EMBROIDERED COAT OF ARMS OF THE CUSHING FAMILY, BOSTON, MASSACHUSETTS, CIRCA 1750
- wool, silk
Freeman's Auctions, Philadelphia, Pennsylvania, November 17, 2007, lot 207.
"Boston embroidered coats of arts are the most unique, personal and richly worked evidence of schoolgirl work to survive in large numbers from 18th century America. Like pastoral embroideries in canvas work, the majority were created as elegant and prestigious household decorations by young girls who were finishing their educations in Boston.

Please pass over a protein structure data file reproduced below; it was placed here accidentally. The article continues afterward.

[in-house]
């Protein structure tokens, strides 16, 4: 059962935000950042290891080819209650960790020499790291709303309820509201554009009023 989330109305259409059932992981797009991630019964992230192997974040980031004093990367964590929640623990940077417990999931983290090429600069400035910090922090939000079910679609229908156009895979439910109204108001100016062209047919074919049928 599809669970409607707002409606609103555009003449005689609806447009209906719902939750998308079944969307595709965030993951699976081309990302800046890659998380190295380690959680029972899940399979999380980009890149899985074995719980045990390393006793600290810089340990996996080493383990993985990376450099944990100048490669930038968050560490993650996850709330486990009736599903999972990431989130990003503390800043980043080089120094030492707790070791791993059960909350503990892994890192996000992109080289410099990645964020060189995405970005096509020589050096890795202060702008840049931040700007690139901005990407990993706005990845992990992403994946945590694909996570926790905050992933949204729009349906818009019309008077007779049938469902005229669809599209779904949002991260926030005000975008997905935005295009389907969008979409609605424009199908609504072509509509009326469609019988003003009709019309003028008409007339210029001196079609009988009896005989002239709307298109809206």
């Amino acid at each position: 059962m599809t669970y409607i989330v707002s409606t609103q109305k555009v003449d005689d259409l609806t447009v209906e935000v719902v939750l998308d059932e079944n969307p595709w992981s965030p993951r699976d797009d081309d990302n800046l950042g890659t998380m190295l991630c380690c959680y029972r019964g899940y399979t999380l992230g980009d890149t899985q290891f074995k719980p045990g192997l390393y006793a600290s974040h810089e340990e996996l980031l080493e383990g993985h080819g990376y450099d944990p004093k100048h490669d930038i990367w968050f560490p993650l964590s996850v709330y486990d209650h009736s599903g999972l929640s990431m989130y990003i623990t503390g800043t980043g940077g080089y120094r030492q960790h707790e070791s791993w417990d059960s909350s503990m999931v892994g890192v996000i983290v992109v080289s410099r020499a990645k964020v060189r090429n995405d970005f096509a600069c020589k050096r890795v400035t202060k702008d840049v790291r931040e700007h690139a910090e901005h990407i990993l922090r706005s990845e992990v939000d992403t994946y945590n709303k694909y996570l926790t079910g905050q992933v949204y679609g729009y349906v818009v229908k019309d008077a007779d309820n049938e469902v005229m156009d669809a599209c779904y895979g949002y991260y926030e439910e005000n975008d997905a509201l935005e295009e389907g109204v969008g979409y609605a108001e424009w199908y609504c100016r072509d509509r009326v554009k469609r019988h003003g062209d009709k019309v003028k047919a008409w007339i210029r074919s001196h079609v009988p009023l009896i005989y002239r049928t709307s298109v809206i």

Probably the mostly costly embroideries undertaken by American schoolgirls, they were unquestionably peculiar to families of wealth and prominence, who did not hesitate to display arms as status symbols. As posited by Mrs. Ring, the families whose young daughters were stitching these elegant embroidered coats of arms, were the same families that were commissioning fine silver from Paul Revere and Jacob Hurd, carved frames from John Welsh and portraits by John Singleton Copley."
For further information, see Betty Ring, “Heraldic Embroidery in eighteenth-century Boston, The Magazine Antiques, April, 1992 pp. 622-631.